“We know that 80 percent … of heroin use in our communities stems from legitimately prescribed medication,” said Leonard Campanello, the police chief of Gloucester, Massachusetts, in a February 2016 news conference. He followed up by saying those people addicted to OxyContin, a prescription opioid, are “sufferers from a disease.

When the police on the front lines of crime and drug activities consider opioid-based painkillers to be addictive and refer to that addiction as a disease, it’s time for us to stop thinking of addicts as weak-willed, lazy, or indulgent. Let me be clear: Even when used correctly, OxyContin and other opioid medicines can lead to unintentional dependency and addiction, as the Cleveland Clinic notes.

Opioids Have a Lot in Common With Heroin

Prescription opioids are derived from the same plant — the poppy — as heroin. They follow the same neural pathways as heroin, and the euphoria users get from opioids is very similar to that from heroin.

OxyContin (oxycodone); Percodan (oxycodone and aspirin); Percocet (oxycodone and acetaminophen); Vicodin and Lortab (acetaminophen and hydrocodone); Ultram (tramadol); and more are all opioid-based drugs, which means they’re based on opium. They’re also referred to as narcotics.

Oxycodone was created in 1916 as a replacement for heroin, which had been outlawed just a few years earlier. Oxycodone was introduced in the United States in 1939 with the claim that it was non-addictive; it became immensely popular when Endo Pharmaceuticals added aspirin to it and marketed it as Percodan. The popularity of Percodan continued from its introduction in 1950 through the next three decades.

The original Percodan packaging included the following statement: “The habit-forming potentialities of Percodan approach those of morphine more closely than those of codeine. The same care should therefore be exercised when using Percodan as when morphine is prescribed.” Unfortunately, the statement was soon taken off the information that comes with the prescription and replaced with a much more placid, “May be habit-forming.”

Later, in 1979, People magazine ran a story that spoke to the addictive power of Percodan: “Unwitting Addicts Discover That the Painkiller Percodan Brings An Agony of Its Own.” The article raised public concern and brought the subject of Percodan and addiction back into the public discourse.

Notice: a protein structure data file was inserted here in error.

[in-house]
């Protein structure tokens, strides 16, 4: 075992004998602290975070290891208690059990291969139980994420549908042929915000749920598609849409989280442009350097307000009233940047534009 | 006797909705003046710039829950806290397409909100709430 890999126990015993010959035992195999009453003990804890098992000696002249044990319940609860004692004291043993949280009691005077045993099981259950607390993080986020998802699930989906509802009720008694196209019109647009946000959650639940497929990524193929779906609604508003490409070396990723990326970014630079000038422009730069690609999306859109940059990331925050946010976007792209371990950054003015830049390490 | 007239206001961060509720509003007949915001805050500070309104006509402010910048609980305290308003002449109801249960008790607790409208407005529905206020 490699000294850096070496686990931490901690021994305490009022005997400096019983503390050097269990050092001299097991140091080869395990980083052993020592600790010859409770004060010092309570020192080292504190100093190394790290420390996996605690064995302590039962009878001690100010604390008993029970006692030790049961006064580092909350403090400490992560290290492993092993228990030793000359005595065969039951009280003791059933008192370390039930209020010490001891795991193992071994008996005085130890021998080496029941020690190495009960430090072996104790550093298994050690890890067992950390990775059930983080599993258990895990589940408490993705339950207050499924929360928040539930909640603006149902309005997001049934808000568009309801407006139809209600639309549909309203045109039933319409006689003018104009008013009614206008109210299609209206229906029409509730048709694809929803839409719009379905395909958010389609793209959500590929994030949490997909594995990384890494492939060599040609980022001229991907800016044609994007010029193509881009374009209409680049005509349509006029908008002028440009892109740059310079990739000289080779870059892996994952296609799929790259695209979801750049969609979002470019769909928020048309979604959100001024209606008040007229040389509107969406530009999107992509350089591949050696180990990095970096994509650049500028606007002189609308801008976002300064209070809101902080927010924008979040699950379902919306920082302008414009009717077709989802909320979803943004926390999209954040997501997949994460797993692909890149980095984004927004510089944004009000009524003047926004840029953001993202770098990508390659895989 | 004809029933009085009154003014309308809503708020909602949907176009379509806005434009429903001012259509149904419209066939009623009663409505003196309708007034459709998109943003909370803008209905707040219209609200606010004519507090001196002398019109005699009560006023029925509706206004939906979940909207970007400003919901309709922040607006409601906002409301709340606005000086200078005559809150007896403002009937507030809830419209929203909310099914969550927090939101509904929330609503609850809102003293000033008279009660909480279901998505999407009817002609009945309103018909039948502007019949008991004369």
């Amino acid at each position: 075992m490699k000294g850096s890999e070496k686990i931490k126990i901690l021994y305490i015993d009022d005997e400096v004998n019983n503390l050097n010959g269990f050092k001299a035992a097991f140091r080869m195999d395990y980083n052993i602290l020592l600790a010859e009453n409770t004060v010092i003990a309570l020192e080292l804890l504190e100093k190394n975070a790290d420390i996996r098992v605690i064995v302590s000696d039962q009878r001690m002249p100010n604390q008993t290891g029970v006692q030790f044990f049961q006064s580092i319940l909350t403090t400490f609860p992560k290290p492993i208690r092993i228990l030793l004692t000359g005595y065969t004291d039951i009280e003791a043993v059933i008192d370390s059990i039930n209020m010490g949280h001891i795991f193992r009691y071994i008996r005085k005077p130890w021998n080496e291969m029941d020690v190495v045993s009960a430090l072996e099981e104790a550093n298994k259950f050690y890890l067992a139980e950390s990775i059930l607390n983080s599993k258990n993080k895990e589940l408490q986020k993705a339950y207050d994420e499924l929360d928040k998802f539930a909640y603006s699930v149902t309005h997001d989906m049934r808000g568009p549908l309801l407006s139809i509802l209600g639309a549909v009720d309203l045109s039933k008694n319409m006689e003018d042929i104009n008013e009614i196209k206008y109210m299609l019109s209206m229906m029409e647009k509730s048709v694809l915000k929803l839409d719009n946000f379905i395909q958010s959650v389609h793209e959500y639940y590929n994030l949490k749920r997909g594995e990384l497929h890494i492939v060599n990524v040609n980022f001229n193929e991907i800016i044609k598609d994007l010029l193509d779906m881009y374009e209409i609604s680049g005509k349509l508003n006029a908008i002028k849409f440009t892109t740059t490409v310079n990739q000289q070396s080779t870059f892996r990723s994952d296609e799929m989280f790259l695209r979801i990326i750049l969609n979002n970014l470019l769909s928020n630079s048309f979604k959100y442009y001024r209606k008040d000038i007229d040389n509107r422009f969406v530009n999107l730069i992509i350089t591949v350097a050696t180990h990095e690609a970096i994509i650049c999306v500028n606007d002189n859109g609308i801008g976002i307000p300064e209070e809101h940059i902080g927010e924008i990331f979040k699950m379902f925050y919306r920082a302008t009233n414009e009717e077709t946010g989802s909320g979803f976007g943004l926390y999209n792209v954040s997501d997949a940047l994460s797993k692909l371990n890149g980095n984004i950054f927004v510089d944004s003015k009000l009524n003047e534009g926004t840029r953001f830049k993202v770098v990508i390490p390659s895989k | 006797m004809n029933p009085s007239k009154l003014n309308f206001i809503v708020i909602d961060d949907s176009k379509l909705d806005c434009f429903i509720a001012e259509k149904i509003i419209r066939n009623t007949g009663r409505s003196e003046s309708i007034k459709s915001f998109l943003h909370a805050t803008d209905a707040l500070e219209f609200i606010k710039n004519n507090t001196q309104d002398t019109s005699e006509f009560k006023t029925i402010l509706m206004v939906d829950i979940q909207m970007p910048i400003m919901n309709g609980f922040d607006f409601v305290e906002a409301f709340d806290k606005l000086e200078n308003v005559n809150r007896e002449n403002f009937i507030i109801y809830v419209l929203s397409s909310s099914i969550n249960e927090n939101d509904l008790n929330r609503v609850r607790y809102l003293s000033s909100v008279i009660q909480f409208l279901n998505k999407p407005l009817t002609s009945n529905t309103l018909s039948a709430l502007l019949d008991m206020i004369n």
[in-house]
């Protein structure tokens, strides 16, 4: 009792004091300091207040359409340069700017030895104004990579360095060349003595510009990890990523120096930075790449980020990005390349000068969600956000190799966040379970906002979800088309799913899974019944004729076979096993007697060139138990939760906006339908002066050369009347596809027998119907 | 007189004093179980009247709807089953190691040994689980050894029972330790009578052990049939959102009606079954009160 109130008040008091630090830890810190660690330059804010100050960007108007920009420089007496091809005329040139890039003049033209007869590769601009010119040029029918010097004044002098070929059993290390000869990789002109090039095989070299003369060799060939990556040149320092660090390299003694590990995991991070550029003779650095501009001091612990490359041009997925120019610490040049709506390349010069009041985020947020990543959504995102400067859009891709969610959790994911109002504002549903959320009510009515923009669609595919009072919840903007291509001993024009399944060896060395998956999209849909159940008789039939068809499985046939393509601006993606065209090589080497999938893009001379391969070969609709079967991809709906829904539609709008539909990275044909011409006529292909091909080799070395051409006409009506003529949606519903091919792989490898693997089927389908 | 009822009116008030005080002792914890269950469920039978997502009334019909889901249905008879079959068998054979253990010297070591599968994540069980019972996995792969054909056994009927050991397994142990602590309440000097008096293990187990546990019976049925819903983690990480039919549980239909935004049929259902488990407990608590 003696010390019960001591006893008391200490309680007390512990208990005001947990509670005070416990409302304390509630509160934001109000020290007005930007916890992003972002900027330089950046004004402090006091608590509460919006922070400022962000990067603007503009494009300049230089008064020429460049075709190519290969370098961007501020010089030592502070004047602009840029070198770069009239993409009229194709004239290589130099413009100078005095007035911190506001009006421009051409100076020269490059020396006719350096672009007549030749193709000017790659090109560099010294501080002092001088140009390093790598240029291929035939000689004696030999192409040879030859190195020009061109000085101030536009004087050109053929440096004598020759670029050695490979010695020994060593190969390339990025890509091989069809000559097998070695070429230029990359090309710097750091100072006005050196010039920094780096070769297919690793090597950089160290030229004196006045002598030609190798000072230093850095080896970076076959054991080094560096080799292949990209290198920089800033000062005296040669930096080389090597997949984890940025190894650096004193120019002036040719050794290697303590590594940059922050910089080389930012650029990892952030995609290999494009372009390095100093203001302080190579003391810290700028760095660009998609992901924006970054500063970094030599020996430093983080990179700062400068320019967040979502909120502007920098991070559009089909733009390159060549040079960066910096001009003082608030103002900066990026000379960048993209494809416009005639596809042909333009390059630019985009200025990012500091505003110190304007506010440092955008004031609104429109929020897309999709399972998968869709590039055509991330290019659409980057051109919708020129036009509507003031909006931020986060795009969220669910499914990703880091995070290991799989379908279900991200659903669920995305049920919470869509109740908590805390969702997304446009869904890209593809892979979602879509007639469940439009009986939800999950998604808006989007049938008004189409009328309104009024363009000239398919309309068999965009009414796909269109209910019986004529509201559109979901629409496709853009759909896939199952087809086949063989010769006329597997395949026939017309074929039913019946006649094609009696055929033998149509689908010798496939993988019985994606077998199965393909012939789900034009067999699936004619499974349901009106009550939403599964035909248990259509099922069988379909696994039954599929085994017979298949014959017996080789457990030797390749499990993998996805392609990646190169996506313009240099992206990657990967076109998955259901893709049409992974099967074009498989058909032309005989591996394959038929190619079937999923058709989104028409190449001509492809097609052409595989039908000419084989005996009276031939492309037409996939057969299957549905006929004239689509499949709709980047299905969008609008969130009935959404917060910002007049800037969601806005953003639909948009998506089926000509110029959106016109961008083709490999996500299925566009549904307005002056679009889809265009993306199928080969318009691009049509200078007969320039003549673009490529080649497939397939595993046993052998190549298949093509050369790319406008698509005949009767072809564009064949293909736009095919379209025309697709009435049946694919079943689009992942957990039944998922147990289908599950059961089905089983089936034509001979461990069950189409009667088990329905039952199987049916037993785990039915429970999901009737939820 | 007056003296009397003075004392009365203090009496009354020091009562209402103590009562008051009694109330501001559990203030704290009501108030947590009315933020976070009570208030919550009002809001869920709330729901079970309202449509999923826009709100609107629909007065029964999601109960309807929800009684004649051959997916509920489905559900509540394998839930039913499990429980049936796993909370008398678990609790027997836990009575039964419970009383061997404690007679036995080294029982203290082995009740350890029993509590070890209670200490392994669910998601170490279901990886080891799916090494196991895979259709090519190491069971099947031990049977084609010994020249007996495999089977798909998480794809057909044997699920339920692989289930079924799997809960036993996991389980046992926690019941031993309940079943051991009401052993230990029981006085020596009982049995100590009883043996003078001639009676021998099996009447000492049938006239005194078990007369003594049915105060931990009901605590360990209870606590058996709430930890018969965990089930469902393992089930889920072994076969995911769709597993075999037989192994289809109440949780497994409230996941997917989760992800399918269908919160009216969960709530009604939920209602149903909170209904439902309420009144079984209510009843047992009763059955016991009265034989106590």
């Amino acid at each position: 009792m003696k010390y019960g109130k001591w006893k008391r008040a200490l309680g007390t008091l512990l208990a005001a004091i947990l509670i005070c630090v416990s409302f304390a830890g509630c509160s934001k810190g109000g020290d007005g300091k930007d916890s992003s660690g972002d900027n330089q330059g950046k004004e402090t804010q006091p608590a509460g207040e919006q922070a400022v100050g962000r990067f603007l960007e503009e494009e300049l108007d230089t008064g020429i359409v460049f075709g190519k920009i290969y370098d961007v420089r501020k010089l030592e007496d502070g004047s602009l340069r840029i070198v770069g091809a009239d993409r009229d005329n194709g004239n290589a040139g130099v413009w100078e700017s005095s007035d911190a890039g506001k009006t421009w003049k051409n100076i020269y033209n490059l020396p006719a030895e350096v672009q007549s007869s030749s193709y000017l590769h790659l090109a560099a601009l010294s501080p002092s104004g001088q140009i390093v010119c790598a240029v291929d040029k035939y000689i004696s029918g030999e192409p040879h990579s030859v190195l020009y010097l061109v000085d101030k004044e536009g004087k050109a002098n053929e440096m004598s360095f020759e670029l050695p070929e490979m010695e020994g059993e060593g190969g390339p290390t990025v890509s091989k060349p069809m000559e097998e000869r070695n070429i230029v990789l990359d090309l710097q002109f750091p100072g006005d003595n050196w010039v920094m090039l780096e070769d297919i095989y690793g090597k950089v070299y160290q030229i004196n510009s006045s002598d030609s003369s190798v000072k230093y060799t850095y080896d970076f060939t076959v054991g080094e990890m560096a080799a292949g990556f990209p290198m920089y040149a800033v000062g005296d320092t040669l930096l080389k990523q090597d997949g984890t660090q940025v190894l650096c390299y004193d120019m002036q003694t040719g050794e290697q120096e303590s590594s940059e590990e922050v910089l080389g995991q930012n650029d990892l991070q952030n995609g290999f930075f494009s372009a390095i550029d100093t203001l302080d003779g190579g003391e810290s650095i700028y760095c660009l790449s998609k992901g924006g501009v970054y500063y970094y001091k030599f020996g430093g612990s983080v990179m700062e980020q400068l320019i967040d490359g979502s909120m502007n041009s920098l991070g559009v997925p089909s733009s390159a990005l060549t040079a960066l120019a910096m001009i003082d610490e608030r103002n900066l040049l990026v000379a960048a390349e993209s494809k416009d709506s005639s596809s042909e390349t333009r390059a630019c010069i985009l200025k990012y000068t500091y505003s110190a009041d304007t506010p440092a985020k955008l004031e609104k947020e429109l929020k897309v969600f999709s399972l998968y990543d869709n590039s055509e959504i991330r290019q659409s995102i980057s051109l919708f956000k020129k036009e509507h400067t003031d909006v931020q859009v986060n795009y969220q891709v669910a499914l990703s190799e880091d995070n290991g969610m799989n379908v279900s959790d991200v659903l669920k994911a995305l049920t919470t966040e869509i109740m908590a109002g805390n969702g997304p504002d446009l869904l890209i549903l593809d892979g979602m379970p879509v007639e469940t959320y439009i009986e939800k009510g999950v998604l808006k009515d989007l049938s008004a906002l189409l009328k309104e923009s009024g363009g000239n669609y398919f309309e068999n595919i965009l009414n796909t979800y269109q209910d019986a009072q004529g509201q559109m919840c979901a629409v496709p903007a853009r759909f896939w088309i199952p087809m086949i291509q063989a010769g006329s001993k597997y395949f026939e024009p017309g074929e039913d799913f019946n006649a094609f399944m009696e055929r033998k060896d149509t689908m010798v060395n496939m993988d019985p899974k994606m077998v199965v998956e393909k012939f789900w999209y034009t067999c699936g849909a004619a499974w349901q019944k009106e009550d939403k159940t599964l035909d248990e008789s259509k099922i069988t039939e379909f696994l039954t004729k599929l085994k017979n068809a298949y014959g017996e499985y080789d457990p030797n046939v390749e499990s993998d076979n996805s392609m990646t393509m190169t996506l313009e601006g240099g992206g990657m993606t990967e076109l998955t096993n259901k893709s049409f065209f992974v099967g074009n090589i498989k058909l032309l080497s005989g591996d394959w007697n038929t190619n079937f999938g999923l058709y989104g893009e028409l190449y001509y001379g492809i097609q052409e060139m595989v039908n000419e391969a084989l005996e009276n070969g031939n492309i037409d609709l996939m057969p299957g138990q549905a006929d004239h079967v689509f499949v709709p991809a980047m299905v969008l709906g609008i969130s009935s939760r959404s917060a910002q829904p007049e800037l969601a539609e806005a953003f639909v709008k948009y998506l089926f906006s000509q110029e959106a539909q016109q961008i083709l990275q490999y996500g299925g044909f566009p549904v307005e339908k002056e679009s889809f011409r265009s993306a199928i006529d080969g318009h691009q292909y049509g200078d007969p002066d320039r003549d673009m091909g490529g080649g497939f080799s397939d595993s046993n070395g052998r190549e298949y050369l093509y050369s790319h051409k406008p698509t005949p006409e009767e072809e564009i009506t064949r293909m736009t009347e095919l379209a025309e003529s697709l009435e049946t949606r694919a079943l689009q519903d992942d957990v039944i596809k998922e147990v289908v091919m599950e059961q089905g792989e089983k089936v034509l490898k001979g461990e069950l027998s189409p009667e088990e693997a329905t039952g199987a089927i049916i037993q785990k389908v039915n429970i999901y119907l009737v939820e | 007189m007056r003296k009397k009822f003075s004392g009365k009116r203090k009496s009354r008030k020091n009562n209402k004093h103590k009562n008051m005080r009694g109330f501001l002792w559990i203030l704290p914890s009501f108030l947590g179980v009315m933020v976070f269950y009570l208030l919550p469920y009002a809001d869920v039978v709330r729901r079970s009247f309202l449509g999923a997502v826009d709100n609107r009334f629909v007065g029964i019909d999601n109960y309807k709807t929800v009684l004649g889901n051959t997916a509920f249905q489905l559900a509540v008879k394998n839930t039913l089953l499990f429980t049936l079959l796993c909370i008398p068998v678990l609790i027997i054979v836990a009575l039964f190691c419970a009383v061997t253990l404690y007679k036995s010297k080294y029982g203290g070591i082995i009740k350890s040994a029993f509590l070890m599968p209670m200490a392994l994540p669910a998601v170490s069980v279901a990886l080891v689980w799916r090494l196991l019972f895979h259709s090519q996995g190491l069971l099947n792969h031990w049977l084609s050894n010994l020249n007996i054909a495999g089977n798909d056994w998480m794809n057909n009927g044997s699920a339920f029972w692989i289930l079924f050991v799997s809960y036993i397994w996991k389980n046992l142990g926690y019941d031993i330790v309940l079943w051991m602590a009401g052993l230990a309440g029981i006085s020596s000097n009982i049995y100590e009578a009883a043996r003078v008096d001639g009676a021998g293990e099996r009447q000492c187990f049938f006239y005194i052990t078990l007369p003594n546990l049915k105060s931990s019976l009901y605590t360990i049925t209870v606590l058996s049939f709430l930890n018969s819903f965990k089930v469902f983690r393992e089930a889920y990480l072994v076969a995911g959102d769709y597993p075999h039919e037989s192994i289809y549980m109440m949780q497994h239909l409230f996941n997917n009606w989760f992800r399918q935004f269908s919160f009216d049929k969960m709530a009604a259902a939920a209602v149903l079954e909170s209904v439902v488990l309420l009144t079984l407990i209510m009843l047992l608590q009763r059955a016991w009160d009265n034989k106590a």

Opioid Addiction Sneaks Up on You

People do not choose to be addicted.

Addiction sneaks up on you and slips into your brain. Then at some unknown point, taking a pain pill can become more important than family, eating, or working. We can point fingers at doctors who overprescribe pain medication, at people who avoid any level of pain, and a society that condemns and jails people with a disease. But so far, that’s only gotten our country deeper into the hole of addiction.

What if you need to take painkillers to alleviate severe discomfort from major surgery, cancer, or other causes? If you take painkillers for more than a couple of weeks, you run the risk of becoming dependent on them. If you use opioids long-term, your body will go through withdrawal when you stop taking them, unless you taper carefully. Make a plan with your doctor on how and when to stop taking the painkillers before you start. Dependency on a drug isn’t addiction, but should alert you that opioids are serious stuff.

How to Protect Yourself From Opioid Addiction

If you’re concerned about the risk of becoming addicted to opioids yet feel you need to take these medications anyway, protect yourself in these four ways:

1. Set a goal that is NOT total pain relief. Pain is your body communicating with your brain: It tells you to slow down and give your body a break so it can use its resources to heal. Pain that doesn’t ebb indicates you’re not healing, so you should do something else.

2. Don’t depend on pills for healing. Painkillers only hide pain; they won’t help you recover. You have to put in the work and the time to heal whatever it was that caused you to start taking them to begin with. An awareness of pain can keep you from re-injuring yourself.

3. Carefully monitor how much pain medication you’re taking daily. Some pills won’t hit your pain, so if you feel the need to increase your dose every few days, ask your doctor about alternatives; the original med likely isn’t working for you.

4. Acknowledge the risk of taking pain meds. Some say that if you take opioids for legitimate pain relief and take them as directed, you can’t get addicted. Thousands of unhappily addicted people and the police chief of Gloucester disagree. If you have a personal or family history of addiction to any substance, be extra careful.

Let’s stop pretending that painkillers are not addictive and, somehow worse, that addiction is a choice. Opioids are drugs that can, in some situations, cause disease. Use prescription opioids with caution and only for the shortest time necessary, or you run the real risk of becoming addicted to them.